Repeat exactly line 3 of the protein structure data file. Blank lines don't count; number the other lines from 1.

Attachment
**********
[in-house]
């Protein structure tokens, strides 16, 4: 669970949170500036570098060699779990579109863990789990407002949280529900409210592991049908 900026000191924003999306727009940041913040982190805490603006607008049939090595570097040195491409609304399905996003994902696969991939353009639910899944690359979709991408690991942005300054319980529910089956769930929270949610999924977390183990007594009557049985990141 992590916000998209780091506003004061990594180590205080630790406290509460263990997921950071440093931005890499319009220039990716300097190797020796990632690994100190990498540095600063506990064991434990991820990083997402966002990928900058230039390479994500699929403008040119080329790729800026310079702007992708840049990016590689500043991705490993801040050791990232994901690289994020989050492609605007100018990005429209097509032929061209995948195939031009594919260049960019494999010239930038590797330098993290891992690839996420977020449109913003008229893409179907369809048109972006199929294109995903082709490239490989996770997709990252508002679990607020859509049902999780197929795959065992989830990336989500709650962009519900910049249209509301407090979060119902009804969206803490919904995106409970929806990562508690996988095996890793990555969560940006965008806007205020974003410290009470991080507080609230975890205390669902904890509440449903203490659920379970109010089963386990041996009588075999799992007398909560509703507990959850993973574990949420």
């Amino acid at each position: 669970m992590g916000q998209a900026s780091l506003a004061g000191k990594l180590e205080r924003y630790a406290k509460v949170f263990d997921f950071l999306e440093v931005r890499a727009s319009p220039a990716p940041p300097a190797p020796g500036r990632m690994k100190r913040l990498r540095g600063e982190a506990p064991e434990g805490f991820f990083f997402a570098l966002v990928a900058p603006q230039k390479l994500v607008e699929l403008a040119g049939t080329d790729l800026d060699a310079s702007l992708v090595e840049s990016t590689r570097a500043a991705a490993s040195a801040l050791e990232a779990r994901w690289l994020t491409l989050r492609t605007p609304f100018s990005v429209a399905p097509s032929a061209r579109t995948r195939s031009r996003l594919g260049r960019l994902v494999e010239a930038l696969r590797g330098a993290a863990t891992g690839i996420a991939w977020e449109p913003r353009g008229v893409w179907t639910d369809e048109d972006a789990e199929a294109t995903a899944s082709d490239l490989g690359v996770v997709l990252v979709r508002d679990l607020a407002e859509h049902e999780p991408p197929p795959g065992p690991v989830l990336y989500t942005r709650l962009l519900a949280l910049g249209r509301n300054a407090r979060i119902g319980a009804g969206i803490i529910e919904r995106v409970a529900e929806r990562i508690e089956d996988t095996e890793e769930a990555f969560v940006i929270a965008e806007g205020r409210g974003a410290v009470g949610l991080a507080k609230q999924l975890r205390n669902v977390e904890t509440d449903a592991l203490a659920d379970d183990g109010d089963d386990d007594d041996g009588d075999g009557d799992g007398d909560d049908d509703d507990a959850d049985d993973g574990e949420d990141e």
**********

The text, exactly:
């Amino acid at each position: 669970m992590g916000q998209a900026s780091l506003a004061g000191k990594l180590e205080r924003y630790a406290k509460v949170f263990d997921f950071l999306e440093v931005r890499a727009s319009p220039a990716p940041p300097a190797p020796g500036r990632m690994k100190r913040l990498r540095g600063e982190a506990p064991e434990g805490f991820f990083f997402a570098l966002v990928a900058p603006q230039k390479l994500v607008e699929l403008a040119g049939t080329d790729l800026d060699a310079s702007l992708v090595e840049s990016t590689r570097a500043a991705a490993s040195a801040l050791e990232a779990r994901w690289l994020t491409l989050r492609t605007p609304f100018s990005v429209a399905p097509s032929a061209r579109t995948r195939s031009r996003l594919g260049r960019l994902v494999e010239a930038l696969r590797g330098a993290a863990t891992g690839i996420a991939w977020e449109p913003r353009g008229v893409w179907t639910d369809e048109d972006a789990e199929a294109t995903a899944s082709d490239l490989g690359v996770v997709l990252v979709r508002d679990l607020a407002e859509h049902e999780p991408p197929p795959g065992p690991v989830l990336y989500t942005r709650l962009l519900a949280l910049g249209r509301n300054a407090r979060i119902g319980a009804g969206i803490i529910e919904r995106v409970a529900e929806r990562i508690e089956d996988t095996e890793e769930a990555f969560v940006i929270a965008e806007g205020r409210g974003a410290v009470g949610l991080a507080k609230q999924l975890r205390n669902v977390e904890t509440d449903a592991l203490a659920d379970d183990g109010d089963d386990d007594d041996g009588d075999g009557d799992g007398d909560d049908d509703d507990a959850d049985d993973g574990e949420d990141e």